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GBV 05

Communities, Equality and Local Government Committee

Gender-based Violence, Domestic Abuse and Sexual Violence (Wales) Bill : Stage 1

Response from: Independent Police Complaints Commission





The IPCC and its remit


The IPCC’s primary statutory purpose is to increase public confidence in the police complaints system in England and Wales.   It is independent, making its decisions independently of the police, Government and interest groups.  It investigates the most serious complaints and incidents involving the police, as well as handling certain appeals from people who are not satisfied with the way police have dealt with their complaint.


The IPCC was established by the Police Reform Act 2002 and became operational in April 2004.  Since that time its remit has been extended to include:


·         Police and Crime Commissioners and their deputies

·         the Mayor’s Office for Policing and Crime and his deputy

·         the National Crime Agency (NCA)

·         Her Majesty’s Revenue and Customs (HMRC)

·         the United Kingdom Border Agency (UKBA)

·         certain non Home Office police forces (including the British Transport Police and the Ministry of Defence Police)


The majority of complaints against the police are dealt with by the relevant police force without IPCC involvement.  However, certain types of complaints and incidents must be referred by the police to the IPCC, including when someone has died or been seriously injured following direct or indirect contact with police.  The IPCC will then decide what level of involvement it should have in any investigation of the matter.  It may conduct its own independent investigation, manage or supervise a police investigation, or decide the matter can be dealt with locally by the police without IPCC oversight.


The IPCC has extensive experience of conducting investigations in relation to allegations of domestic violence involving police contact where there is an allegation of police failure to protect the victim. Attached at Appendix A is a brief synopsis of recent cases that the IPCC has dealt with together with findings  that we have reached.




The IPCC’s comments on the consultation


The IPCC welcomes the positive action taken by the Welsh Government in introducing the Gender-based Violence, Domestic Abuse and Sexual Violence (Wales) Bill. We view this as a proactive step in combating all forms of gender-based, domestic and sexual abuse in Wales and particularly welcome the introduction of national and local strategies that will specify steps that need to be taken to improve the response of agencies at both a national and geographically specific level.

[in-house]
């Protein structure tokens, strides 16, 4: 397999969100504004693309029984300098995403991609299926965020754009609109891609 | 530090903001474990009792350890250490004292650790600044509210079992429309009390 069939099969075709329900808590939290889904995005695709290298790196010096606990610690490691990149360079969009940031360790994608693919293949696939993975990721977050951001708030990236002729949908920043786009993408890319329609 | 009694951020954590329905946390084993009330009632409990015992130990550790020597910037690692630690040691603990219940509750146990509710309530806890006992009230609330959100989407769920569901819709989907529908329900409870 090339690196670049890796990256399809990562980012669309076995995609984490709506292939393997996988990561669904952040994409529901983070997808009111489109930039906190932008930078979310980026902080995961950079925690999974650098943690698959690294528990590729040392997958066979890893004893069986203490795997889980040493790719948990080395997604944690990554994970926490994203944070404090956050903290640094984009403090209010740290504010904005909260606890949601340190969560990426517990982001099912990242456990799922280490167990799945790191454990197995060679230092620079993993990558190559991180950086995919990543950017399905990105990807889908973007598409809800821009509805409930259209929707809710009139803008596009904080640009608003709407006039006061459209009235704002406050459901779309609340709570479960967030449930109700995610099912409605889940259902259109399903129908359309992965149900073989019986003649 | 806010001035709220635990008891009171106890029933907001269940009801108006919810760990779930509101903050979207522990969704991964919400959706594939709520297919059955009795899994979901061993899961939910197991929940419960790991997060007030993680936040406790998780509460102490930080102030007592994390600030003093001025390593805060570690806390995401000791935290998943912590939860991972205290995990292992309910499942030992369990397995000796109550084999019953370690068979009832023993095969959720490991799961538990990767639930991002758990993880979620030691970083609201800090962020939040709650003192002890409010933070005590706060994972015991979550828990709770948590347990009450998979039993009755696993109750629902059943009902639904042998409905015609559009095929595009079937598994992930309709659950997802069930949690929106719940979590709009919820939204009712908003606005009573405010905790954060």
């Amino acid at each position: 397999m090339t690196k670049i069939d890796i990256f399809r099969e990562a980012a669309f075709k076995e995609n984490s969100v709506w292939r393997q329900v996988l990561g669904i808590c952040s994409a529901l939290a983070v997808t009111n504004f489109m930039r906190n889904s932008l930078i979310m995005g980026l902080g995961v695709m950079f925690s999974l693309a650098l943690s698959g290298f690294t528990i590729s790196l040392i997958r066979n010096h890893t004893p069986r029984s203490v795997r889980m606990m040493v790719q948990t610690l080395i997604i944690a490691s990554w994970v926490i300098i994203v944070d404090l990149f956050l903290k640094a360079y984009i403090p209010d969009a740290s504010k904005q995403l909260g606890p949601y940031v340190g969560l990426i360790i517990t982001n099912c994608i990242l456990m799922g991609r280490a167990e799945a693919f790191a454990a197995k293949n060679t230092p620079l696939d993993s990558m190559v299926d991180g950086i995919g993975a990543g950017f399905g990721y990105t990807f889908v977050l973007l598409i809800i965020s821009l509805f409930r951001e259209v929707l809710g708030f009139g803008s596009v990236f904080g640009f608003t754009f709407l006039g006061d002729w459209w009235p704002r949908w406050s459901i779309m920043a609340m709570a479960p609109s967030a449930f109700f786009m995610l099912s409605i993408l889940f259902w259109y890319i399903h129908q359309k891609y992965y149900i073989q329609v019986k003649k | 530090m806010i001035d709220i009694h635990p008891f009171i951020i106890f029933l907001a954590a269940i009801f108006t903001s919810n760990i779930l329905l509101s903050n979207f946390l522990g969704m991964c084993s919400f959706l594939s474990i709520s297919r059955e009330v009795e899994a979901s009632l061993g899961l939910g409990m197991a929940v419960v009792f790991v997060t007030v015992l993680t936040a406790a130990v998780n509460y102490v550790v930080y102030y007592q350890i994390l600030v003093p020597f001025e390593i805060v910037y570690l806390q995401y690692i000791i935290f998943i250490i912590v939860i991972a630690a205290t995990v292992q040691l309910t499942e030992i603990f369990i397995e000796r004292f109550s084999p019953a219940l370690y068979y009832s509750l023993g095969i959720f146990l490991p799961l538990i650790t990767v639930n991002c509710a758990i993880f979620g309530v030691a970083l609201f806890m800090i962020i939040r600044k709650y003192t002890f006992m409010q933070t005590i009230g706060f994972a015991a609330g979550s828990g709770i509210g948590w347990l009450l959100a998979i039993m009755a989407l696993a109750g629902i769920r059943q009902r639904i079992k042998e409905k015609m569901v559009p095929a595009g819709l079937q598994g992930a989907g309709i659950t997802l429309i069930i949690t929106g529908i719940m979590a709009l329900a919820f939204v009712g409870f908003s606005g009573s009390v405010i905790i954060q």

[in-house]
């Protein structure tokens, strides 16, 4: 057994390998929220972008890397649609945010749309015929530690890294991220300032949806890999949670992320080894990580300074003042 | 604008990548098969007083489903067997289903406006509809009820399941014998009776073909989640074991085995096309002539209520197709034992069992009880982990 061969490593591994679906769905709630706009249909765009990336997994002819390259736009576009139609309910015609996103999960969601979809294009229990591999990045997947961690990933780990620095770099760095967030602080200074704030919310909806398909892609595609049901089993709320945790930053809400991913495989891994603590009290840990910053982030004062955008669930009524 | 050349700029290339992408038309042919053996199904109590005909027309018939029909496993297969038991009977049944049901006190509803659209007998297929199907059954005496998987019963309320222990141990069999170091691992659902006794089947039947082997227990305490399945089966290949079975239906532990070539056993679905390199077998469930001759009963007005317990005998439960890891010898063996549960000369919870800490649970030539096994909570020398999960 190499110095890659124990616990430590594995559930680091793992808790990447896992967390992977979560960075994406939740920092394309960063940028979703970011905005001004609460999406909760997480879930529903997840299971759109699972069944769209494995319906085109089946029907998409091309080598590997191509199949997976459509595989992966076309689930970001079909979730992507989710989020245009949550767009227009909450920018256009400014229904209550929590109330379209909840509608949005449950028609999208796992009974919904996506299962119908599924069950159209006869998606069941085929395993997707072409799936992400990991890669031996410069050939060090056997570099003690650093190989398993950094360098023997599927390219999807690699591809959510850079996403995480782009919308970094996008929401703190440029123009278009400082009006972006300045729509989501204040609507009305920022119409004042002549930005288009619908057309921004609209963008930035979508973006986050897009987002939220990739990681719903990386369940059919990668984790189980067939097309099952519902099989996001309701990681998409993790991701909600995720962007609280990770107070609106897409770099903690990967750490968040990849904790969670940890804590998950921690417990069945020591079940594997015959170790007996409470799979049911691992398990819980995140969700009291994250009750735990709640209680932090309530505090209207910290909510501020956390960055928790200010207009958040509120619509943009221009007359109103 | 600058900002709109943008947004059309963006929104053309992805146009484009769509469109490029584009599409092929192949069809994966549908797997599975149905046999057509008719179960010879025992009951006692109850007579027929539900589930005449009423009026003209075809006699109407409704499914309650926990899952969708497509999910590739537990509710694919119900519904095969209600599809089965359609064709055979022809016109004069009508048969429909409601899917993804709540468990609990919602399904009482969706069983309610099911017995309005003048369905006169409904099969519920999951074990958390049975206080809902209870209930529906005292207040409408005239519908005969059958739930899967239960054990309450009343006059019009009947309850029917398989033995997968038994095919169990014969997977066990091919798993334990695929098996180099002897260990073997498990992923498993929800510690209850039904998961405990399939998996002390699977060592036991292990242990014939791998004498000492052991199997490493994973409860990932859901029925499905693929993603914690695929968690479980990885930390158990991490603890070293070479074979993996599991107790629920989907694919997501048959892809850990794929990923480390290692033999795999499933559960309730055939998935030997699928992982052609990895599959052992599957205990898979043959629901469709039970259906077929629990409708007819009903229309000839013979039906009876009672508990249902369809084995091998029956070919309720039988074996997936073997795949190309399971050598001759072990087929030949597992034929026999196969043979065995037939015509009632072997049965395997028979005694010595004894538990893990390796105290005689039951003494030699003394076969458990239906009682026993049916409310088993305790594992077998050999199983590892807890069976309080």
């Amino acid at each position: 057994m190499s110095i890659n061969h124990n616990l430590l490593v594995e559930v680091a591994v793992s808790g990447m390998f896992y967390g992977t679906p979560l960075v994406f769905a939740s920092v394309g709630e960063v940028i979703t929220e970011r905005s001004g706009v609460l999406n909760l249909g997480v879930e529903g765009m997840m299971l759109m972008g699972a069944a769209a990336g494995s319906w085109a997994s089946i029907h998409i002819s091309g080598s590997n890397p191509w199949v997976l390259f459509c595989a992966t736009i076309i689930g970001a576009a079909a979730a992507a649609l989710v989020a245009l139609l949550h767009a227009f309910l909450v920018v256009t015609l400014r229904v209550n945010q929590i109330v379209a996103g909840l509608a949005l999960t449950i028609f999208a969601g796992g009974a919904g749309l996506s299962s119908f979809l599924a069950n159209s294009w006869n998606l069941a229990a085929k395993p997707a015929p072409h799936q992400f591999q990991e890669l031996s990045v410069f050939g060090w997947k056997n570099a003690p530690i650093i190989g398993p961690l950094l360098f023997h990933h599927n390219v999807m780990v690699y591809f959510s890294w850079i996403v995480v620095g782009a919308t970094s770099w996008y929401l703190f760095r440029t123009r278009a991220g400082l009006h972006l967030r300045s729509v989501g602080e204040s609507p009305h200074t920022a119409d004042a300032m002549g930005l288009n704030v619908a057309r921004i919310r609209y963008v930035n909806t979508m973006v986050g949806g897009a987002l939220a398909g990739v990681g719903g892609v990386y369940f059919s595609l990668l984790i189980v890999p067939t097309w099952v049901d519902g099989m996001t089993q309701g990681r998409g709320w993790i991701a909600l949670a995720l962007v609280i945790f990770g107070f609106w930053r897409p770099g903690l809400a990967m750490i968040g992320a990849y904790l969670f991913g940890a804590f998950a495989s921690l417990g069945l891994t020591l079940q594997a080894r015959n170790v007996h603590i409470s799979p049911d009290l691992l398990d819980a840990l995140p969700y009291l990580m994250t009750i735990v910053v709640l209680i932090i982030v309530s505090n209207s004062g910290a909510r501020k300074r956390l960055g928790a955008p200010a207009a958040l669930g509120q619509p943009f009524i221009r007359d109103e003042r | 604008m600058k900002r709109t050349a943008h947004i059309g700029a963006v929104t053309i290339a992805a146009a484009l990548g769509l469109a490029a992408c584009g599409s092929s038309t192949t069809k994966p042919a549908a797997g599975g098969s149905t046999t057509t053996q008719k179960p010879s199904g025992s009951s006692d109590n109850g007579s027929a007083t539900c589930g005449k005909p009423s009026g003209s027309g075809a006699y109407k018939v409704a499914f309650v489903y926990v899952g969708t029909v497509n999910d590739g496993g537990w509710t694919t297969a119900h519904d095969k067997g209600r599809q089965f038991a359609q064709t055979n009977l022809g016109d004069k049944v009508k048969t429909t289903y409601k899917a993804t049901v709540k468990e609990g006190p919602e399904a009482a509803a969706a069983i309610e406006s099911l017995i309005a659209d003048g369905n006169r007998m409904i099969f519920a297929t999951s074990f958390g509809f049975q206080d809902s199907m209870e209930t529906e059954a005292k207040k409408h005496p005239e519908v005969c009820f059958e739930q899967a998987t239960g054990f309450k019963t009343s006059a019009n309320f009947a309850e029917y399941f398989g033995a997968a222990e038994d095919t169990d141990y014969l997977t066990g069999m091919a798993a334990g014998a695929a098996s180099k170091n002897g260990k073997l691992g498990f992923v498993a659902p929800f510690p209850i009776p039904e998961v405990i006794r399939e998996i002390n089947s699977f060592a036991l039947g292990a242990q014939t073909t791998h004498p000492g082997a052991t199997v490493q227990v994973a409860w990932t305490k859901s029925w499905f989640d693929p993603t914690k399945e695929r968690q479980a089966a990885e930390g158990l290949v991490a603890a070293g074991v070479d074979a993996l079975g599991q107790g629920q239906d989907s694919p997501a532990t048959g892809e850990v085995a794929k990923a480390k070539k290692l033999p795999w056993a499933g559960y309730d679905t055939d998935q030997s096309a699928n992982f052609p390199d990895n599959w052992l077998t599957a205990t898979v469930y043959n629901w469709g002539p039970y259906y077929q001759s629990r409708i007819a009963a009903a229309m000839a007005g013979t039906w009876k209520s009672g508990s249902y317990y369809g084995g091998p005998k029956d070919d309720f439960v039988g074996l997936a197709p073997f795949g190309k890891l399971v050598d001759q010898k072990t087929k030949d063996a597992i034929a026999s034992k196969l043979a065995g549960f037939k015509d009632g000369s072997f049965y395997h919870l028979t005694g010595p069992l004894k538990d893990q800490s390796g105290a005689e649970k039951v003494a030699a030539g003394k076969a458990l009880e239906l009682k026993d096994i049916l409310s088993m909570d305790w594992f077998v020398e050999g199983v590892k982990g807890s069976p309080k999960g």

Appointment of a Ministerial Advisor


The appointment of a ministerial advisor is an encouraging step and should lead to increased co-ordination of resources and services. In addition, this will yield a more holistic view of the extent of domestic abuse in Wales and the problems and challenges facing both victims and agencies. We particularly welcome the research element of the role and our opinion is that this will uncover best practice in addition to highlighting failures and areas that require improvement.


We contributed to the consultation on the white paper in January 2013. One of the issues that we highlighted in our response was that the Bill would not cover non-devolved functions from the Home Office or Ministry of Justice which includes the police. The police are intrinsic to the prevention of violence against women yet fall outside of the full remit of the white paper.


The IPCC has responsibility for oversight of and confidence in the police complaints system and therefore has existing relationships with all four Welsh forces through our Commissioner for Wales and has established working relationships with the four Police and Crime Commissioners (PCC) in Wales.


Part of the IPCC’s role is to promote good practice in policing by drawing out and feeding back learning arising from our work which could prove beneficial to the proposed advisor. Therefore, a good link between the IPCC and the advisor should be established at the outset. The IPCC is more than happy to meet with Welsh Government officials to discuss this further and to look at how we can work with  this post holder.


National and local strategies


The development of an overarching national strategy for Wales and supporting local strategies is to be commended but we would be interested to learn more about how these would take account of and complement strategies and priorities developed by PCCs, police forces and other agencies not covered by the bill. 


It would be helpful if these arrangements could be outlined to ensure transparency in the process, a common understanding of objectives and an avoidance of duplication of work.


We note that at Section 4 (4):


A local strategy may also include provision relating to specific action which the local

authority and the Local Health Board expect to be taken in relation to the local authority’s area by—


(a) any public authority (other than a Minister of the Crown) with functions which

are capable of contributing to the pursuit of the purpose of this Act, or


(b) any voluntary organisation or other person whose activities are capable of